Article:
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Re: Best password improver

Postby Derek » Tue Sep 22, 2015 3:59 am UTC

Flumble wrote:Password managers are my second favorite recommendation after an OAuth/openID provider. But they are second by a long shot, because password managers are a hassle. By which I mean: it takes effort to convince people to pay for an integrated password service ("what are the odds I get hacked? I'm not gonna pay 15$ a year for that!" and the trust issue you mentioned) and even more effort to convince people to set up the integration for a free solution. (and you need that integration, because people have multiple devices all with shitloads of accounts)

Why would you have to pay to use a password manager? There are several free options. I use Keepass and sync the database across devices with Google Drive. I use this for important websites and websites that have restrictions that are going to be hard for me to remember (or websites that emailed me my plaintext password after registering... (which I immediately changed to a random string)). For common websites like forums, I use a system similar to elasto.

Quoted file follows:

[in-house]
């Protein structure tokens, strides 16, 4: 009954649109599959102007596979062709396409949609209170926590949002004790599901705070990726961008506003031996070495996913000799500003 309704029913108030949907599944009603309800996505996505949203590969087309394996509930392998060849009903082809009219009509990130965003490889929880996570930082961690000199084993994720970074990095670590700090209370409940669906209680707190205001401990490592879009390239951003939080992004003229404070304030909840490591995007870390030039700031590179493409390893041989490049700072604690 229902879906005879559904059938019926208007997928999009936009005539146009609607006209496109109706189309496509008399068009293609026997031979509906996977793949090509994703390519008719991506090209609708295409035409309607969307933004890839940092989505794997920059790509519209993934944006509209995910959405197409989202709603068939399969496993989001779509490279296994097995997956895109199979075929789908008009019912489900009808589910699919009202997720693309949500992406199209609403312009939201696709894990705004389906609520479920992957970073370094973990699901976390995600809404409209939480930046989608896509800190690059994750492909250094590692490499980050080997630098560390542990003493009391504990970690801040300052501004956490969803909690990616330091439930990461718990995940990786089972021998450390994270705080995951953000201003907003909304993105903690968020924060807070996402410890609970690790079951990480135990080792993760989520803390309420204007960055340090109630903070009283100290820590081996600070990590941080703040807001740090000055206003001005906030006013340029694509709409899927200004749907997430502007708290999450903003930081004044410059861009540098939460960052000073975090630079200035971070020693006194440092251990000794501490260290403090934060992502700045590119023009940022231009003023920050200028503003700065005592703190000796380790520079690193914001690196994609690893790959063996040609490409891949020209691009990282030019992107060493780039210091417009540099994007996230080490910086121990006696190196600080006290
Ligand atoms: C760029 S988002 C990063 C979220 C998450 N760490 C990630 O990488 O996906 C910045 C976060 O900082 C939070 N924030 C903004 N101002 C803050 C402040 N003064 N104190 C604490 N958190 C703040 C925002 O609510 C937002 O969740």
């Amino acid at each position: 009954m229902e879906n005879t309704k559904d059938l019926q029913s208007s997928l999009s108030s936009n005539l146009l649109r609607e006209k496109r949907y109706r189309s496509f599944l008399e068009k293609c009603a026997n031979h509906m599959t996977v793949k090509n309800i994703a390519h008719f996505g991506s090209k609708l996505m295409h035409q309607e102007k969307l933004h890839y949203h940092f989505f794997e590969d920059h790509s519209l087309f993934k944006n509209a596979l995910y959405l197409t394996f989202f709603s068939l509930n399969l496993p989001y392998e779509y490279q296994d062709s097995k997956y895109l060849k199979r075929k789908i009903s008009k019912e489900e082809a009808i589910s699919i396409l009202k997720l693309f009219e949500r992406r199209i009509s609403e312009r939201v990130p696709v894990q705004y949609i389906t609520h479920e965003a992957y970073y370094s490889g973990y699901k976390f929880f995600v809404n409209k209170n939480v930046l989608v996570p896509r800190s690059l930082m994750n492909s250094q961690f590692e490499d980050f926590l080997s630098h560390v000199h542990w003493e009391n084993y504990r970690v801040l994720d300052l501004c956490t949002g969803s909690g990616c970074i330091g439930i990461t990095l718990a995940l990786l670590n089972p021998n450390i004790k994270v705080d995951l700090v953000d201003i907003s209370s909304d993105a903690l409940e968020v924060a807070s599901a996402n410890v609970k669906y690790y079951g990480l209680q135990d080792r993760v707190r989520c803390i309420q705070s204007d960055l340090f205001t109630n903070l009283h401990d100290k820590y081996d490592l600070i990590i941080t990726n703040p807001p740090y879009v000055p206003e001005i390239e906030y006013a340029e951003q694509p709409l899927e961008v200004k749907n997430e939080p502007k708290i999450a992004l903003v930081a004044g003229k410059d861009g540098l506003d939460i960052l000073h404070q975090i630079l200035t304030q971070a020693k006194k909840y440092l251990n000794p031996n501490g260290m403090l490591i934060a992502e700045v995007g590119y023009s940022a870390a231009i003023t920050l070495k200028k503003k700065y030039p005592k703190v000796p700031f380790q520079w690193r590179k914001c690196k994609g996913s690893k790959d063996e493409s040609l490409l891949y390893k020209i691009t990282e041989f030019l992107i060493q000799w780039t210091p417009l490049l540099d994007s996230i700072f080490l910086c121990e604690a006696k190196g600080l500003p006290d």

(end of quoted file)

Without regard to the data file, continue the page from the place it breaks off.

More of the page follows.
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Re: Best password improver

Postby Dr. Willpower » Tue Sep 22, 2015 4:35 pm UTC

Just ask them a security question instead of a password. Something like "What was the first charge you got arrested for?"

You could even allow them to create the questions themselves, and keep them mostly hashed (i.e. "What w... hashed bit ...ested for?").

The hashing of the questions wouldn't get you much as far as security goes. But it would make it so that if the database was cracked, the crackers wouldn't be able to look up the user's info and answer the questions themselves. It also means that you can possibly have them reset the password by remembering the question. If you're worried about them forgetting the question, you could try to create multiple versions (permuting words), or you could just set up some other account recovery method (like ANOTHER security question).
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Re: Best password improver

Postby PeteP » Tue Sep 22, 2015 4:39 pm UTC

Dr. Willpower wrote:Just ask them a security question instead of a password. Something like "What was the first charge you got arrested for?"